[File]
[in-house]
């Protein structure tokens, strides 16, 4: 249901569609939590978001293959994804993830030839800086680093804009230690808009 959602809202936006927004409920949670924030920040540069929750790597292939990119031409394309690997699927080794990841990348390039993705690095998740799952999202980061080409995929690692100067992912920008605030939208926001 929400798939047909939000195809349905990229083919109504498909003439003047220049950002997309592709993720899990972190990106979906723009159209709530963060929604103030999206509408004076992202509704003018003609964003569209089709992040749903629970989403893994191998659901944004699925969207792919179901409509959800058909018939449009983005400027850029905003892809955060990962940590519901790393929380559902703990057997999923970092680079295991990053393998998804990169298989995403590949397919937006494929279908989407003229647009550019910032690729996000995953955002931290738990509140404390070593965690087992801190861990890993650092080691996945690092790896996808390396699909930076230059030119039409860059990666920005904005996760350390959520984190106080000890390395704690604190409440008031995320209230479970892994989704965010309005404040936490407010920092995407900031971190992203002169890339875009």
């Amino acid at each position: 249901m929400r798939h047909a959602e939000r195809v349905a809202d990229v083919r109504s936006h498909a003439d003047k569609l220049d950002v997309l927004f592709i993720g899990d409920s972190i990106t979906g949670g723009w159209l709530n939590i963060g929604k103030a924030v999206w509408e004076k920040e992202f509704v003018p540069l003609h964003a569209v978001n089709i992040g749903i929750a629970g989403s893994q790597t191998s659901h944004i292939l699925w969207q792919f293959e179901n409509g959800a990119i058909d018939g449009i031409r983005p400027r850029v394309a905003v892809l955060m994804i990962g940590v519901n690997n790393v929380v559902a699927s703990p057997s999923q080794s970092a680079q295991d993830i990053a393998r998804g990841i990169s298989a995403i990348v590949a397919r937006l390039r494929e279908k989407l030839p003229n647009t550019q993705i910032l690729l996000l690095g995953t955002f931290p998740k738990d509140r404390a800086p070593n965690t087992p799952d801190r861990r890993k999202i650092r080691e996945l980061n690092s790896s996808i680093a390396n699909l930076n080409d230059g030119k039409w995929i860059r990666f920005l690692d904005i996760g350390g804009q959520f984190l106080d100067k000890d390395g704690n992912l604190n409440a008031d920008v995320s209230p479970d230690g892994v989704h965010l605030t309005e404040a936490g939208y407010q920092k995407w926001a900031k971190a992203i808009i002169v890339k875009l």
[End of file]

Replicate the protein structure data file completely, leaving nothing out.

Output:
[in-house]
């Protein structure tokens, strides 16, 4: 249901569609939590978001293959994804993830030839800086680093804009230690808009 959602809202936006927004409920949670924030920040540069929750790597292939990119031409394309690997699927080794990841990348390039993705690095998740799952999202980061080409995929690692100067992912920008605030939208926001 929400798939047909939000195809349905990229083919109504498909003439003047220049950002997309592709993720899990972190990106979906723009159209709530963060929604103030999206509408004076992202509704003018003609964003569209089709992040749903629970989403893994191998659901944004699925969207792919179901409509959800058909018939449009983005400027850029905003892809955060990962940590519901790393929380559902703990057997999923970092680079295991990053393998998804990169298989995403590949397919937006494929279908989407003229647009550019910032690729996000995953955002931290738990509140404390070593965690087992801190861990890993650092080691996945690092790896996808390396699909930076230059030119039409860059990666920005904005996760350390959520984190106080000890390395704690604190409440008031995320209230479970892994989704965010309005404040936490407010920092995407900031971190992203002169890339875009």
């Amino acid at each position: 249901m929400r798939h047909a959602e939000r195809v349905a809202d990229v083919r109504s936006h498909a003439d003047k569609l220049d950002v997309l927004f592709i993720g899990d409920s972190i990106t979906g949670g723009w159209l709530n939590i963060g929604k103030a924030v999206w509408e004076k920040e992202f509704v003018p540069l003609h964003a569209v978001n089709i992040g749903i929750a629970g989403s893994q790597t191998s659901h944004i292939l699925w969207q792919f293959e179901n409509g959800a990119i058909d018939g449009i031409r983005p400027r850029v394309a905003v892809l955060m994804i990962g940590v519901n690997n790393v929380v559902a699927s703990p057997s999923q080794s970092a680079q295991d993830i990053a393998r998804g990841i990169s298989a995403i990348v590949a397919r937006l390039r494929e279908k989407l030839p003229n647009t550019q993705i910032l690729l996000l690095g995953t955002f931290p998740k738990d509140r404390a800086p070593n965690t087992p799952d801190r861990r890993k999202i650092r080691e996945l980061n690092s790896s996808i680093a390396n699909l930076n080409d230059g030119k039409w995929i860059r990666f920005l690692d904005i996760g350390g804009q959520f984190l106080d100067k000890d390395g704690n992912l604190n409440a008031d920008v995320s209230p479970d230690g892994v989704h965010l605030t309005e404040a936490g939208y407010q920092k995407w926001a900031k971190a992203i808009i002169v890339k875009l």